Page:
A brief history of Thionville
Thionville made its first appearance in 753 in a chronicle relating the passage of Pepin the Short. The palatial “Theodonis Villa” saw great political and religious meetings held by Carolingian sovereigns, Charlemagne in particular, who stayed there six times.
From the tenth century onwards, Thionville formed part of the Germanic Empire, and became a fiefdom of the Counts of Luxembourg at the turn of the second millennium. Henry le Blondel accorded a franchise charter to the city in 1239.
Incorporated into Burgundy in 1461, within the 17 provinces of the Netherlands, the town became under the control of the House of Habsburg in 1477 prior to becoming a part of the Empire of Charles V on his accession in 1519.
It was taken by François de Guise (the Duke of Guise) in 1558 but was returned to France the following year. Unsuccessfully besieged in 1639, Thionville surrendered to the Grand Condé (Louis II) in 1643 and became officially French in 1659 through the Treaty of the Pyrenees.
The entry into the Kingdom of France was beneficial to Thionville, which under the reign of Louis XIV, made important administrative and legal developments while establishing its primary military role. The stronghold resisted sieges from the coalition in 1792 and the Prussian armies in 1814 and 1815.
The War of 1870 did not spare the town which suffered serious destruction, and following the Treaty of Frankfurt, it was annexed for almost half a century. During this period, a major urban development took place following demolition of the walls. Liberated on 22 November 1918, Raymond Poincaré awarded it the Cross of the Legion of Honour in 1920.
The citizens of Thionville suffered deportation and expulsion during its occupation from May 1940 to November 1944. Thionville, which was named “The Iron Metropolis” by Millerand, underwent a strong period of growth following the war thanks to the development of the steel industry.
Despite the economic crisis and the closure of Usinor in 1977, Thionville, which is served by a vast transport network, showcases its unique location along the backbone of the European Community, next to three countries with which it has had historical and trade links since the beginning of time.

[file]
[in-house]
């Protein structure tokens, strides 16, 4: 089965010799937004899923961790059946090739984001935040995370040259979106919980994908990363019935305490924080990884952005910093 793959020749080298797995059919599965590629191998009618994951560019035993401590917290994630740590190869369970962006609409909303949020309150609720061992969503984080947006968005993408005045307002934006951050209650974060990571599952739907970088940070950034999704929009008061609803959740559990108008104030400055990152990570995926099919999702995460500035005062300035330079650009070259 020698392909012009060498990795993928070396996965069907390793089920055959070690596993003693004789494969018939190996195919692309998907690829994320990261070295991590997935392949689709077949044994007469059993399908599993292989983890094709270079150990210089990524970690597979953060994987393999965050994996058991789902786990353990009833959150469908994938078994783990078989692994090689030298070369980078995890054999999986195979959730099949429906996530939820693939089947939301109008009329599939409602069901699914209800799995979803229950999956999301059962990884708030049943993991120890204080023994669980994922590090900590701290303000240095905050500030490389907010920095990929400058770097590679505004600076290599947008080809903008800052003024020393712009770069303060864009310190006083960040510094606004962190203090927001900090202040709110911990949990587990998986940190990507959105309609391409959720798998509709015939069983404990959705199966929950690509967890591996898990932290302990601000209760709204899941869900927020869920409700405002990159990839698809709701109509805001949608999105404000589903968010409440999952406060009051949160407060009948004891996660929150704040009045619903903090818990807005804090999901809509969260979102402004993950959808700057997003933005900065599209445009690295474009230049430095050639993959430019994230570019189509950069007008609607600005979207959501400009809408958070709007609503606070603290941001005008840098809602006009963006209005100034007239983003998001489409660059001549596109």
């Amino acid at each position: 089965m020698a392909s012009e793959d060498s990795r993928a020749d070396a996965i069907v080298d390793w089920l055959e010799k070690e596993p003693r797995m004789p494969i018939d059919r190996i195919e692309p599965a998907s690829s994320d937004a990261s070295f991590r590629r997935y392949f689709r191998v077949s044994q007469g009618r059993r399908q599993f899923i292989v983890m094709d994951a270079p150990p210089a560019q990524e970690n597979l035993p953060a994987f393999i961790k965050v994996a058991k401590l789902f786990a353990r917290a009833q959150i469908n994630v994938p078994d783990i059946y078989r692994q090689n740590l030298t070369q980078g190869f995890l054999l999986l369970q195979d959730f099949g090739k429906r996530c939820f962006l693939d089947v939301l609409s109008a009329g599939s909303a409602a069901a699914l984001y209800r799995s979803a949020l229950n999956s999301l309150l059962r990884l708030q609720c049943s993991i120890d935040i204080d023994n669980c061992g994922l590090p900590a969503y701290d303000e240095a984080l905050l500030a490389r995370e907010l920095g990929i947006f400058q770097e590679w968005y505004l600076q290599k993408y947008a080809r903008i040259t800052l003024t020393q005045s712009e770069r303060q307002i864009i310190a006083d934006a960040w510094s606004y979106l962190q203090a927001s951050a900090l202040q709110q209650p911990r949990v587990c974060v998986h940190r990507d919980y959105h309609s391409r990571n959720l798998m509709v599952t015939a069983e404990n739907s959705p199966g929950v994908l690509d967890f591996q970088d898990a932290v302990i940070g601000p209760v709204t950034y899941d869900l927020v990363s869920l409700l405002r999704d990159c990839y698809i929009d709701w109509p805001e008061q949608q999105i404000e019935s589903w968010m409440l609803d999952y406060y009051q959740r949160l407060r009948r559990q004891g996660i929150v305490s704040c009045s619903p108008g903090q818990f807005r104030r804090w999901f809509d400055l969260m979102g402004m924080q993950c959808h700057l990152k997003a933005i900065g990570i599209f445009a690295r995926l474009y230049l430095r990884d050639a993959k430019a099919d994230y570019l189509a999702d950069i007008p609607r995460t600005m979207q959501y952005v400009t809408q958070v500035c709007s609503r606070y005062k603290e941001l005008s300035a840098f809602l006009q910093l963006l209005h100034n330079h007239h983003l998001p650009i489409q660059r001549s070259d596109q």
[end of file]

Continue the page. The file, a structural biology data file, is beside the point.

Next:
Thionville’s first fortifications date back to the tenth/eleventh centuries when the Counts of Luxembourg decided to erect a fortress there. A castle was later built, the famous Tour aux Puces of which only the dungeon remains today, which is now a museum dedicated to archaeology.
The medieval fortifications comprising high stone cladding and masonry did not survive advances made in artillery at the beginning of the modern era. The “high” ramparts were levelled and replaced by a new defence architectural design during the sixteenth century, the bastion system.
Antoine des Fossez completed this system during the seventeenth century. The new space between the old and the new fortifications was used primarily for military purposes to improve the defence areas with the introduction of horn work, demi-lunes (half moon) and half bastions.
Thionville now belonged to France under the Treaty of the Pyrenees (1659) and Vauban began work on it, further reinforcing the existing fortifications via the lunette (work closely resembling a demi-moon) and constructing a bridge over the Moselle river which required the construction of horn-work on the right bank for its protection.
The right bank was finally fortified during the eighteenth century. Engineers Tardif and Duportal constructed the first crown-work between 1727 and 1735, and the Yutz crown-work was introduced under the auspices of Louis de Cormontaigne: a line of fortifications composed of three major bastions, a monumental entrance, the Sarrelouis gate and finally the digging of a floodway to prevent devastating floods in Thionville. The project was carried out between 1745 and 1753.
To protect the floodway and to ensure the continuity between the ramparts, defensive bridges known as “lock bridges”were built between 1746 and 1752 according to plans by Louis de Cormontaigne.
The twentieth century saw the birth of the concept of Fortified Groups or Festen in German, a group of combat bodies and buildings interconnected by underground tunnels thus ensuring coordinated action. The Guentrange Fort is one perfect example, which was completed in 1906.